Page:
Use the Divergence Theorem to find the flux of F across the surface sigma with outward orientation.
F(x,y,z) = 2xzi + yzj + z^2k, where sigma is the surface of the solid bounded above by z = sqrt(a^2-x^2-y^2) and below by the xy-plane.
Use the Divergence Theorem to find the flux of F across the surface sigma with outward orientation.
F(x,y,z) = 2xzi + yzj + z^2k, where sigma is the surface of the solid bounded above by z = sqrt(a^2-x^2-y^2) and below by the xy-plane.
$\displaystyle \text{div}(F) = 2z+z+2z=5z$
So you want to evaluate $\displaystyle 5\int\int\int z\,dV$ bounded above by a sphere of radius $\displaystyle a$ and bounded below by the plane $\displaystyle z=0$.
Use spherical coordinates (where $\displaystyle \rho$ is the radius, $\displaystyle \phi$ is the azimuth angle, and $\displaystyle \theta$ is the angle around the circle.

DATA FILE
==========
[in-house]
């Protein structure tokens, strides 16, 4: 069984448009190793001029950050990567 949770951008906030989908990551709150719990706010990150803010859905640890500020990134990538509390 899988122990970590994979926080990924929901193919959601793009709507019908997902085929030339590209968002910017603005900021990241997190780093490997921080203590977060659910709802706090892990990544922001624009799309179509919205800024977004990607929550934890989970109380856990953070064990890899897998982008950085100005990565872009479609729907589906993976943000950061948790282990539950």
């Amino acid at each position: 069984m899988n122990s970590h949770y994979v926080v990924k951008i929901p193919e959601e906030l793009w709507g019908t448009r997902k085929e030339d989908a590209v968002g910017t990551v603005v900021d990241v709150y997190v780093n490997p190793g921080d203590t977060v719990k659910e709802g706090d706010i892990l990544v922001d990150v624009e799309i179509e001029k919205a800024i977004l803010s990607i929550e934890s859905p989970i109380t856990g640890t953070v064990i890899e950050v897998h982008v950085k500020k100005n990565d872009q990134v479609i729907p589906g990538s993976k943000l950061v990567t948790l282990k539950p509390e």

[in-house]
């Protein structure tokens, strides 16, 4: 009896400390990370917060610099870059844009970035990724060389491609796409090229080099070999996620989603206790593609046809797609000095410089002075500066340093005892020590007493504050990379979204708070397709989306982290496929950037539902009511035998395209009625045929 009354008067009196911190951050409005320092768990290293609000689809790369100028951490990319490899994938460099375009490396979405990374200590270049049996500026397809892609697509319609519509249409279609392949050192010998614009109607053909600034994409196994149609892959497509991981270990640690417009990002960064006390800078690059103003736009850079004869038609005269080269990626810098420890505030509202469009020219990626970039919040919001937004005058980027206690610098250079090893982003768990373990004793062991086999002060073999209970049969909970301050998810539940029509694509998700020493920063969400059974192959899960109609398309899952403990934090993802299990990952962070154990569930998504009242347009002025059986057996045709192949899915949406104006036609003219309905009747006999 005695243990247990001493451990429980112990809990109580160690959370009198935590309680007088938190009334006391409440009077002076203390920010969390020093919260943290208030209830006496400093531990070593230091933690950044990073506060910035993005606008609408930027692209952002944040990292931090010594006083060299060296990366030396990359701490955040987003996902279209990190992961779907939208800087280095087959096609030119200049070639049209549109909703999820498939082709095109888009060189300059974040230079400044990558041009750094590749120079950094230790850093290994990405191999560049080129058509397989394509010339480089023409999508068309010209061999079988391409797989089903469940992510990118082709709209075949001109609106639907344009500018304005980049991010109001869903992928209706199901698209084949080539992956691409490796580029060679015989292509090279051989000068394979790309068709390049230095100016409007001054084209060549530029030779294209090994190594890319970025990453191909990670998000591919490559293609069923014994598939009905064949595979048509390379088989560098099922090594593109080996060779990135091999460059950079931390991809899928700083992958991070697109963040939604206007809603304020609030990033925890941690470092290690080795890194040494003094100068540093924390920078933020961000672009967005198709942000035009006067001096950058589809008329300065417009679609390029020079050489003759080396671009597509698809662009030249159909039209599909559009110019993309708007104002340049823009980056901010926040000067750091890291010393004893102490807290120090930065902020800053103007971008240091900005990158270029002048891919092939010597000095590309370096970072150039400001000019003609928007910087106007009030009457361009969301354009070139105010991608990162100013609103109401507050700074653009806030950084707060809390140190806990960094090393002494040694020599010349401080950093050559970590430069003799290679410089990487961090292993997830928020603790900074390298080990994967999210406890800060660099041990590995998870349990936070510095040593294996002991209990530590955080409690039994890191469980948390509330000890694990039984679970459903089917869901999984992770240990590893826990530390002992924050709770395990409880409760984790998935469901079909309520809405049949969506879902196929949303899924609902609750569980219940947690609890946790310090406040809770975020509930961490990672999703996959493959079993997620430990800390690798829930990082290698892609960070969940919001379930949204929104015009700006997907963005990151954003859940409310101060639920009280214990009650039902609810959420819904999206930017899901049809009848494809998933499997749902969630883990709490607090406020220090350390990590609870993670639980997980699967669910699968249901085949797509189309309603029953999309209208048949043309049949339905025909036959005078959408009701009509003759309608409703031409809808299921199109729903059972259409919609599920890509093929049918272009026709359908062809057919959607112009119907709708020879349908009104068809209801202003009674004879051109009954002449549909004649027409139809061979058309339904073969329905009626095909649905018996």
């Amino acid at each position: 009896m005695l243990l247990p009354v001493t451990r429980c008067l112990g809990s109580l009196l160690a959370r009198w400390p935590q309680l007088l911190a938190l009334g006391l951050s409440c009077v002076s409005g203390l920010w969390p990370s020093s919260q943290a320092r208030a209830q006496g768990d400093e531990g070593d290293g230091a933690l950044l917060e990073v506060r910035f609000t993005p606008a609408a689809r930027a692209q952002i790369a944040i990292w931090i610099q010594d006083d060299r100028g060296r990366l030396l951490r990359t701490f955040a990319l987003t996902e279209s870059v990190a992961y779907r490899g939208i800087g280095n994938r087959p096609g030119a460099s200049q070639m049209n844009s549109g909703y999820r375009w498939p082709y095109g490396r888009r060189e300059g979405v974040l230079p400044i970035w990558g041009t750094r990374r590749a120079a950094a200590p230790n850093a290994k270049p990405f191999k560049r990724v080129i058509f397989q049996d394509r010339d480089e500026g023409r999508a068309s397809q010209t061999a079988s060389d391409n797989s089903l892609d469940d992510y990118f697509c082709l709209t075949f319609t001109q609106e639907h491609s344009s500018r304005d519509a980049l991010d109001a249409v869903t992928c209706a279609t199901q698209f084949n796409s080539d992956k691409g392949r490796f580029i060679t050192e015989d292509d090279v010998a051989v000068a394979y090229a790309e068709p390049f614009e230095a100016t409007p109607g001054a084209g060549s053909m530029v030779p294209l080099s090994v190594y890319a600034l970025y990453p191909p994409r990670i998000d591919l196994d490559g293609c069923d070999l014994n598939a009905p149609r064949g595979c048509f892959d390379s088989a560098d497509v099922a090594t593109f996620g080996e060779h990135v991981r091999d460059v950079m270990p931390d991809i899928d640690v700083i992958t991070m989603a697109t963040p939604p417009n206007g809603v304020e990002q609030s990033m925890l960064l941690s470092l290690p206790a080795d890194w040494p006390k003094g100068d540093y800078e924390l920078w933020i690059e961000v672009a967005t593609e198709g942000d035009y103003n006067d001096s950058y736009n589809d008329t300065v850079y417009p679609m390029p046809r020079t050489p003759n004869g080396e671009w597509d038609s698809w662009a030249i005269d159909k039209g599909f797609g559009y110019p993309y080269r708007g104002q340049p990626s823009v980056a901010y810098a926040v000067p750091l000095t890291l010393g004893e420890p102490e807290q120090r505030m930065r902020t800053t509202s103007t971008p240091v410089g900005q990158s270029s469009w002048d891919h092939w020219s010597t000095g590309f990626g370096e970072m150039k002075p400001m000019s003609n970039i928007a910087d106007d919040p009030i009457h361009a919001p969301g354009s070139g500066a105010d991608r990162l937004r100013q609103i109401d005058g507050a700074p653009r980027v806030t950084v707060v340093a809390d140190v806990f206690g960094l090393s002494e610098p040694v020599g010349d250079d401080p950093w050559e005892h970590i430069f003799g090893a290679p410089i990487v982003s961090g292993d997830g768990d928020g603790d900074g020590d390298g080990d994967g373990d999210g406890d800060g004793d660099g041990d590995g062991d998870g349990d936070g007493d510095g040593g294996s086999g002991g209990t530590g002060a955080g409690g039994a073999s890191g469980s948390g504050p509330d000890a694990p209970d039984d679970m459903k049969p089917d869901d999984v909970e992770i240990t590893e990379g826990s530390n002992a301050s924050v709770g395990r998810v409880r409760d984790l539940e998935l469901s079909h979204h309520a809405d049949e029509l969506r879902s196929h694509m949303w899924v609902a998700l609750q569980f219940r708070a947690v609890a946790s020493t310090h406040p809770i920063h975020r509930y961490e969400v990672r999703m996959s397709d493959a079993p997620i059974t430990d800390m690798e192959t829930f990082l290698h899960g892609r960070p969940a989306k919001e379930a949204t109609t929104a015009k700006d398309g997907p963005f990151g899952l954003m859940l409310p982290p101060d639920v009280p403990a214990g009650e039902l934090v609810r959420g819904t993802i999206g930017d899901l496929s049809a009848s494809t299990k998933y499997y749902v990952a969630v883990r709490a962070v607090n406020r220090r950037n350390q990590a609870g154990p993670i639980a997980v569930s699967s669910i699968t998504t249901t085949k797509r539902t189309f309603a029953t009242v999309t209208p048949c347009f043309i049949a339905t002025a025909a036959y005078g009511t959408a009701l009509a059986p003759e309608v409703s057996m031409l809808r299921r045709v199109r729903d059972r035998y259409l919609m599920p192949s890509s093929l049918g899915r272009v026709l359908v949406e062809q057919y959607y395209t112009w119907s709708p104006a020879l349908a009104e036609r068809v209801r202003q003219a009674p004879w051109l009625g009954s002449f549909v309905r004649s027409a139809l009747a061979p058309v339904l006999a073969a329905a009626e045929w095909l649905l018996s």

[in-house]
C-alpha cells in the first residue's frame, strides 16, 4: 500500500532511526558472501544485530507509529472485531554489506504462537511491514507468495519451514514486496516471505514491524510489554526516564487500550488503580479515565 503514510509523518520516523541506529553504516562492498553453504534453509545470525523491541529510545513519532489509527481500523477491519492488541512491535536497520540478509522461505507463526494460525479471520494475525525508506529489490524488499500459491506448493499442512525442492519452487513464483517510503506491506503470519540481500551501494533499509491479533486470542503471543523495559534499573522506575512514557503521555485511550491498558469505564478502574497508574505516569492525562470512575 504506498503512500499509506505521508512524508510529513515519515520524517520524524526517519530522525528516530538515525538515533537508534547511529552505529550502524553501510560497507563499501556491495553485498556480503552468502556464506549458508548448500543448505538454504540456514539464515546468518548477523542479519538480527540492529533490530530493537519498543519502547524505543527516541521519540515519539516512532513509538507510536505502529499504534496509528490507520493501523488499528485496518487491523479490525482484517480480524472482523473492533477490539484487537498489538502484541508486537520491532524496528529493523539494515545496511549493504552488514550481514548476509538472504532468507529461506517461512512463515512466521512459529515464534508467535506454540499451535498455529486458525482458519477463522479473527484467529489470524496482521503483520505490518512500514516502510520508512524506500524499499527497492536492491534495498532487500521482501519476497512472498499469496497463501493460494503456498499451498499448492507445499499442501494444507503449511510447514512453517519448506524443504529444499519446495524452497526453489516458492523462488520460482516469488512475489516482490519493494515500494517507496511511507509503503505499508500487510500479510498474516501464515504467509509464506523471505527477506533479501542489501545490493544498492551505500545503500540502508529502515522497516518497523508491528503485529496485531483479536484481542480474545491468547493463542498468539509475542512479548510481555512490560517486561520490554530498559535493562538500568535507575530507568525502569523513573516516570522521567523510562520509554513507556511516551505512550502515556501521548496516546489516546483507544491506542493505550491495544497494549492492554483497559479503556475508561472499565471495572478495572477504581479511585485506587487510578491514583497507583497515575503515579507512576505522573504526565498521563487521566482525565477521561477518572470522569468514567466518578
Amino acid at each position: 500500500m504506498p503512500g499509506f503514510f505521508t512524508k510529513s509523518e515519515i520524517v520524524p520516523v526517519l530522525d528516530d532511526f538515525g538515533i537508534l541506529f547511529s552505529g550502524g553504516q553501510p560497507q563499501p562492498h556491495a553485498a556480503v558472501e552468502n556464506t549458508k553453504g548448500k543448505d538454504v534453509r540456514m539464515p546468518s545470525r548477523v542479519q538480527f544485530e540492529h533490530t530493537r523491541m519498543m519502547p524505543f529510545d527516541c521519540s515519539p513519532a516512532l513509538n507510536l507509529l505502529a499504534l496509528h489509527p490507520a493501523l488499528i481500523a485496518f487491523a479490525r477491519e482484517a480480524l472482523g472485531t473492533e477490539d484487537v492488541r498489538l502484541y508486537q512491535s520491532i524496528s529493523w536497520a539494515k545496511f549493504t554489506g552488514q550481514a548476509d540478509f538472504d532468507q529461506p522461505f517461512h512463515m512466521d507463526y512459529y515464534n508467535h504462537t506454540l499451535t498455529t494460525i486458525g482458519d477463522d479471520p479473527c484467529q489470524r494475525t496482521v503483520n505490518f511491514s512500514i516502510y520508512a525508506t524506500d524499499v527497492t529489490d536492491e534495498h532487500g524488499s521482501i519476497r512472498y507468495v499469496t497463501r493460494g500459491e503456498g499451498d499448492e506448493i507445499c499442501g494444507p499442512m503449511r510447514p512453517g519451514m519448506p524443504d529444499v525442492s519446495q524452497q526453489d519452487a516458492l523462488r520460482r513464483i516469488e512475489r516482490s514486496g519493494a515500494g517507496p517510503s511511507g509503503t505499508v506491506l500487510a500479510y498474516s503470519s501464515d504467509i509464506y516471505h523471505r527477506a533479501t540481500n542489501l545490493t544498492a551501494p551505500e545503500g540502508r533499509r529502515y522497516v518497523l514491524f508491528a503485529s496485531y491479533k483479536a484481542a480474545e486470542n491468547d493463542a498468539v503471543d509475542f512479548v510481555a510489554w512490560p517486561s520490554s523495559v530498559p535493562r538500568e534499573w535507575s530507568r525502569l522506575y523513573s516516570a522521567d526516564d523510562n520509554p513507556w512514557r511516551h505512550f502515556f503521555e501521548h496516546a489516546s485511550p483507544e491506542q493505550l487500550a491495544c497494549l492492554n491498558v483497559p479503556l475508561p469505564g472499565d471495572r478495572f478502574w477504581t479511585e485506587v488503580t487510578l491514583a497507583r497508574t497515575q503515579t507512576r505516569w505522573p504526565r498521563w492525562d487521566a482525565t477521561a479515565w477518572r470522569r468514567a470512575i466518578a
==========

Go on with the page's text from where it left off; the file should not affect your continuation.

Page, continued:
$\displaystyle z=\rho\cos\phi$
$\displaystyle dV=\rho^2\sin\phi\,d\rho\,d\phi\,d\theta$
The bounds:
$\displaystyle \rho=0..a$
$\displaystyle \phi=0..\pi/2$
$\displaystyle \theta=0..2\pi$
So you want to evaluate $\displaystyle 5\int_0^{2\pi}\int_0^{\pi/2}\int_0^a \rho^3\sin(\phi)\cos(\phi)\,d\rho\,d\phi\,d\theta = \frac{5}{2}\int_0^{2\pi}\int_0^{\pi/2}\int_0^a \rho^3\sin(2\phi)\,d\rho\,d\phi\,d\theta$
Evaluating this integral should be straightforward. I have included the final answer below.
Spoiler: